Disruption of Gallbladder Smoth Muscle Function is an Early Feature in the Development of Cholesterol Gallstone Disease

B Lavoie, B Nausch, E Zane, M Leonard, O Balemba, A Bartoo, R Wilcox, MT Nelson, MC Carey, G Mawe

    Research output: Contribution to journalArticlepeer-review


    BACKGROUND; Decreased gallbladder smooth muscle (GBSM) contractility is a hallmark of cholesterol gallstone disease, but the interrelationship between lithogenicity, biliary stasis, and inflammation are poorly understood. We studied a mouse model of gallstone disease to evaluate the development of GBSM dysfunction relative to changes in bile composition and the onset of sterile cholecystitis. METHODS: BALB/cJ mice were fed a lithogenic diet for up to 8 weeks, and tension generated by gallbladder muscle strips was measured. Smooth muscle Ca(2+) transients were imaged in intact gallbladder. KEY RESULTS: Lipid composition of bile was altered lithogenically as early as 1 week, with increased hydrophobicity and cholesterol saturation indexes; however, inflammation was not detectable until the fourth week. Agonist-induced contractility was reduced from weeks 2 through 8. GBSM normally exhibits rhythmic synchronized Ca(2+) flashes, and their frequency is increased by carbachol (3 μm). After 1 week, lithogenic diet-fed mice exhibited disrupted Ca(2+) flash activity, manifesting as clustered flashes, asynchronous flashes, or prolonged quiescent periods. These changes could lead to a depletion of intracellular Ca(2+) stores, which are required for agonist-induced contraction, and diminished basal tone of the organ. Responsiveness of Ca(2+) transients to carbachol was reduced in mice on the lithogenic diet, particularly after 4-8 weeks, concomitant with appearance of mucosal inflammatory changes. CONCLUSIONS & INFERENCES: These observations demonstrate that GBSM dysfunction is an early event in the progression of cholesterol gallstone disease and that it precedes mucosal inflammation.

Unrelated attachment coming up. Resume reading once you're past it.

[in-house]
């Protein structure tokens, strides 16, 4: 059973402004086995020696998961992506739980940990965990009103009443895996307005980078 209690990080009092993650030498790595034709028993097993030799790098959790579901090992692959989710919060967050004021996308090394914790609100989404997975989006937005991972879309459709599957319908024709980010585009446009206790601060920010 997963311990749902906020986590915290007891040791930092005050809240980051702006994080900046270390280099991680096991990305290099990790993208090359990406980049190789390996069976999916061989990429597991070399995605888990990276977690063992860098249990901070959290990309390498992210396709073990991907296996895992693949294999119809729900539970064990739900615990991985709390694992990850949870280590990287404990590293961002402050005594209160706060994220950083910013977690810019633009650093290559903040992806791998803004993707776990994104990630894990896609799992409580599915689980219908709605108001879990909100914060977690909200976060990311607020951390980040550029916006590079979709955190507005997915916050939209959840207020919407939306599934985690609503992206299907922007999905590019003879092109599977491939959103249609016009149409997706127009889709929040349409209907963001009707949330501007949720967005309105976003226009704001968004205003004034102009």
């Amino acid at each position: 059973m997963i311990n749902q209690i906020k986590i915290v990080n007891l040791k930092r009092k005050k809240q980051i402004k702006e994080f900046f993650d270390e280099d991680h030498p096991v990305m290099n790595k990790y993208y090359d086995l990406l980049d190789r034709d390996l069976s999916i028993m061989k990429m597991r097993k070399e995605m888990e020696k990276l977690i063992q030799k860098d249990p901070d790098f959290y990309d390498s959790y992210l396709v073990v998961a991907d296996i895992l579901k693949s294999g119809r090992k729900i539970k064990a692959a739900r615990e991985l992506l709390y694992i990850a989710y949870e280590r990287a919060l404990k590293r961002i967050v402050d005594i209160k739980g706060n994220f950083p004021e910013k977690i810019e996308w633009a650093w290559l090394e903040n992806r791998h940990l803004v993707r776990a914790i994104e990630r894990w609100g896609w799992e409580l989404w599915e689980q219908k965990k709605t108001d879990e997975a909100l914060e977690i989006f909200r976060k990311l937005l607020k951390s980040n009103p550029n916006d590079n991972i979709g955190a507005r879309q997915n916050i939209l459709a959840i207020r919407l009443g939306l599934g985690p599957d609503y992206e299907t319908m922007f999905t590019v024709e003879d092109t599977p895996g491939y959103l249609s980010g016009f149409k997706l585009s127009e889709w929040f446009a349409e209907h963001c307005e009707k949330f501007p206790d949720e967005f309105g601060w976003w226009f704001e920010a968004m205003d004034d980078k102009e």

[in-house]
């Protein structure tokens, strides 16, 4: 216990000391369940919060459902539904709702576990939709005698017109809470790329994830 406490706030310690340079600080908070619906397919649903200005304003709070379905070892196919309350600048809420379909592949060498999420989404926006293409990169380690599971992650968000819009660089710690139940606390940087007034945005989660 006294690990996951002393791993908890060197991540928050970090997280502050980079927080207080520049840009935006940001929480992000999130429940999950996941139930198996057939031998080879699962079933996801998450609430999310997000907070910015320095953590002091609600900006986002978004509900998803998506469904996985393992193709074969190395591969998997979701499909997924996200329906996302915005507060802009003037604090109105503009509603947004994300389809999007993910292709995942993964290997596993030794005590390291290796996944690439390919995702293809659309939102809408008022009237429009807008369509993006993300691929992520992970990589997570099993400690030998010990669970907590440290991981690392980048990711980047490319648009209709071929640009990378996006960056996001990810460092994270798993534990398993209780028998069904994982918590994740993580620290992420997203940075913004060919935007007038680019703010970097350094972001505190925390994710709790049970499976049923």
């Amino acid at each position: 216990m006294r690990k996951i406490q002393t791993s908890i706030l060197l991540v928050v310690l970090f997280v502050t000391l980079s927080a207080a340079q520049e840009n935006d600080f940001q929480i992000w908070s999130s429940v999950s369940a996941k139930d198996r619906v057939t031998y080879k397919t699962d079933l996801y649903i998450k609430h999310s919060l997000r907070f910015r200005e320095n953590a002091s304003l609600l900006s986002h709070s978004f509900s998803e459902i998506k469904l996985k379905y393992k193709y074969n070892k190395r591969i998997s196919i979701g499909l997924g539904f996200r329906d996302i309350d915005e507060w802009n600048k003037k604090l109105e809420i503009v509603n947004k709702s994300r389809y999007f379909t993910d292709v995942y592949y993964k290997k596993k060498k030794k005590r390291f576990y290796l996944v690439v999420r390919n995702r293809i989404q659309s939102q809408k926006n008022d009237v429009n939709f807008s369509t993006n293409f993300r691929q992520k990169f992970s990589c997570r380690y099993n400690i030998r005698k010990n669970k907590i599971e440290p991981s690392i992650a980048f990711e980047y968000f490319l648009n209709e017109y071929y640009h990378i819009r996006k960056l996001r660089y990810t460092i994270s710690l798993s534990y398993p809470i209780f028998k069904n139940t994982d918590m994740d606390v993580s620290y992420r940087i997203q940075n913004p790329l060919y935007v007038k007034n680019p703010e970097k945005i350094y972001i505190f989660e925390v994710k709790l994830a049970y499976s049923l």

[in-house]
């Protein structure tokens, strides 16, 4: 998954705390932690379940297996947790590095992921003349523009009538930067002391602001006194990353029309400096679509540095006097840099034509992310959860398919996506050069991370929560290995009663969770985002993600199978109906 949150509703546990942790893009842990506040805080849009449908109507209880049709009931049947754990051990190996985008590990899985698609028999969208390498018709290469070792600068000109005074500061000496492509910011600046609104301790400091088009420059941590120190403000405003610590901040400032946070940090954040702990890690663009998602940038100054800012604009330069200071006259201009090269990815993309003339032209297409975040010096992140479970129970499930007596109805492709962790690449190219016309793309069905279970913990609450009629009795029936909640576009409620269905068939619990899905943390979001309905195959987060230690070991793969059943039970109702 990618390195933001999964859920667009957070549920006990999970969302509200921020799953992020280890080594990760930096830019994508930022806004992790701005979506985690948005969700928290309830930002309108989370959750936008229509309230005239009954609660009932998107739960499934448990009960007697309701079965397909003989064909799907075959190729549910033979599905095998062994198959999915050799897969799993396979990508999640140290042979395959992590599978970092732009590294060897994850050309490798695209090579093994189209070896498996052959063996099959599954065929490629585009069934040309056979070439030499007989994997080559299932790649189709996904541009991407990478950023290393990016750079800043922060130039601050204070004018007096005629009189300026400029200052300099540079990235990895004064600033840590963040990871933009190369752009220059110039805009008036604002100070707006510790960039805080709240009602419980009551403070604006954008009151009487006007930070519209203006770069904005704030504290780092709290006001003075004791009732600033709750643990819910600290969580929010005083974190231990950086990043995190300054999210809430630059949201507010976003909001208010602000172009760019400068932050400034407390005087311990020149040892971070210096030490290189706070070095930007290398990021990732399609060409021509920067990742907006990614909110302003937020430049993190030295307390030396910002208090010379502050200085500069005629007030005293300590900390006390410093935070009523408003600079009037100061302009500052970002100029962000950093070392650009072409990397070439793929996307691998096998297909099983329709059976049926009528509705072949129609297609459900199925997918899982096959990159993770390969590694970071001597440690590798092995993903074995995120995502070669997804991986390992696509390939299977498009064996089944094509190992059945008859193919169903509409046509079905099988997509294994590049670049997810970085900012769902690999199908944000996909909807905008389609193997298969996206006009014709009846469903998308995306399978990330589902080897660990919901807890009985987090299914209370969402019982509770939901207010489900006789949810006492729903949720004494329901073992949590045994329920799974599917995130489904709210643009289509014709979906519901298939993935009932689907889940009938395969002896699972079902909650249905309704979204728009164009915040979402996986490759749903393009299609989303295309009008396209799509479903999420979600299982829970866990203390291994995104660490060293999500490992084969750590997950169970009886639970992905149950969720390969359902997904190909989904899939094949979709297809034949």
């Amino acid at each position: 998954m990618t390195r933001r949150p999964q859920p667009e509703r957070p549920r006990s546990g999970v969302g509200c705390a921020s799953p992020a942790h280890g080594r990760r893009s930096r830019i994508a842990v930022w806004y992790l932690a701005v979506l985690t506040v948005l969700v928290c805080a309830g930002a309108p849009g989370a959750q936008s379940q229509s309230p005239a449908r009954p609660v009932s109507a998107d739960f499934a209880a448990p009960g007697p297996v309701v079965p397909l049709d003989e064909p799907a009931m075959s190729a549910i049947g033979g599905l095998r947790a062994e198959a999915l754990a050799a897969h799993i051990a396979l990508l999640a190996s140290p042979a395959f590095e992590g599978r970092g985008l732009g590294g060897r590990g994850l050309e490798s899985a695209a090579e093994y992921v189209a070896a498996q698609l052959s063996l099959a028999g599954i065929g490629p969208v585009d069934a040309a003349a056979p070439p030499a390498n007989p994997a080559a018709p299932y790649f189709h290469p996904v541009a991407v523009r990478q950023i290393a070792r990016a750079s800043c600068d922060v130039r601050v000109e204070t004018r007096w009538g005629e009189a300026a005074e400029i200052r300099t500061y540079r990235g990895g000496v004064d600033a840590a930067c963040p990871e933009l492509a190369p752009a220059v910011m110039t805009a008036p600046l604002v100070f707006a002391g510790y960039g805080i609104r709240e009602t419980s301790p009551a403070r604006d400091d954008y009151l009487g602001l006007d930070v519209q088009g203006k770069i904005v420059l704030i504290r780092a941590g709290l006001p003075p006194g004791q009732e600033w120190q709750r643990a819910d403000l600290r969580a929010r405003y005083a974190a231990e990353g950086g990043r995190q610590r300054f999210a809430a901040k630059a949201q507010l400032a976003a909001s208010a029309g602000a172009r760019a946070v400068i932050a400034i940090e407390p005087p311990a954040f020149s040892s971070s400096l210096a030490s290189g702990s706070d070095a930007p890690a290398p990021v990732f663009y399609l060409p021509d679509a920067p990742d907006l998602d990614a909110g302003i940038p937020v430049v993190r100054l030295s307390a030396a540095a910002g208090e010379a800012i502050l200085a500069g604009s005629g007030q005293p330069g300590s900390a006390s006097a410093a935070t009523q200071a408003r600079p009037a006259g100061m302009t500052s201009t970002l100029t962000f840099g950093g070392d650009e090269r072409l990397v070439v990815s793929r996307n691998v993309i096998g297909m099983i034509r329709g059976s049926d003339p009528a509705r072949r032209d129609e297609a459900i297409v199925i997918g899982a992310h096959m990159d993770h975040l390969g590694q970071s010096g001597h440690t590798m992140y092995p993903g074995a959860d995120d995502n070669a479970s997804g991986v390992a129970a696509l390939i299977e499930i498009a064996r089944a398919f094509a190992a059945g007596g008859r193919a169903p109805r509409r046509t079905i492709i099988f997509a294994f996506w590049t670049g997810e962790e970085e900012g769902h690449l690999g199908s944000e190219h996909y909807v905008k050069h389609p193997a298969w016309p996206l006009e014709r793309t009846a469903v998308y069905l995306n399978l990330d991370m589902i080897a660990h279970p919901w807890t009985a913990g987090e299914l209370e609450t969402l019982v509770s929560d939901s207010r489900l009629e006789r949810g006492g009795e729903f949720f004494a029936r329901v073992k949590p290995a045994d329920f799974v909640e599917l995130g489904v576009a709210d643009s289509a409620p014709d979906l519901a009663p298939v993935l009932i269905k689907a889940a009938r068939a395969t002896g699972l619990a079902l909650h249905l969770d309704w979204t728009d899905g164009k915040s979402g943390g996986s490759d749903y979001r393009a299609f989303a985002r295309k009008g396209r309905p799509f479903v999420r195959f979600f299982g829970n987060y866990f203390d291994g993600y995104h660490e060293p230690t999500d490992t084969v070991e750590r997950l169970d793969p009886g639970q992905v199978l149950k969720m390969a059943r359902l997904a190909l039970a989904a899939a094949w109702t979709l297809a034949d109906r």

Original languageEnglish
    Pages (from-to)313-329
    Number of pages17
    JournalNeurogastroenterology and Motility
    Publication statusPublished - 24 Jul 2012


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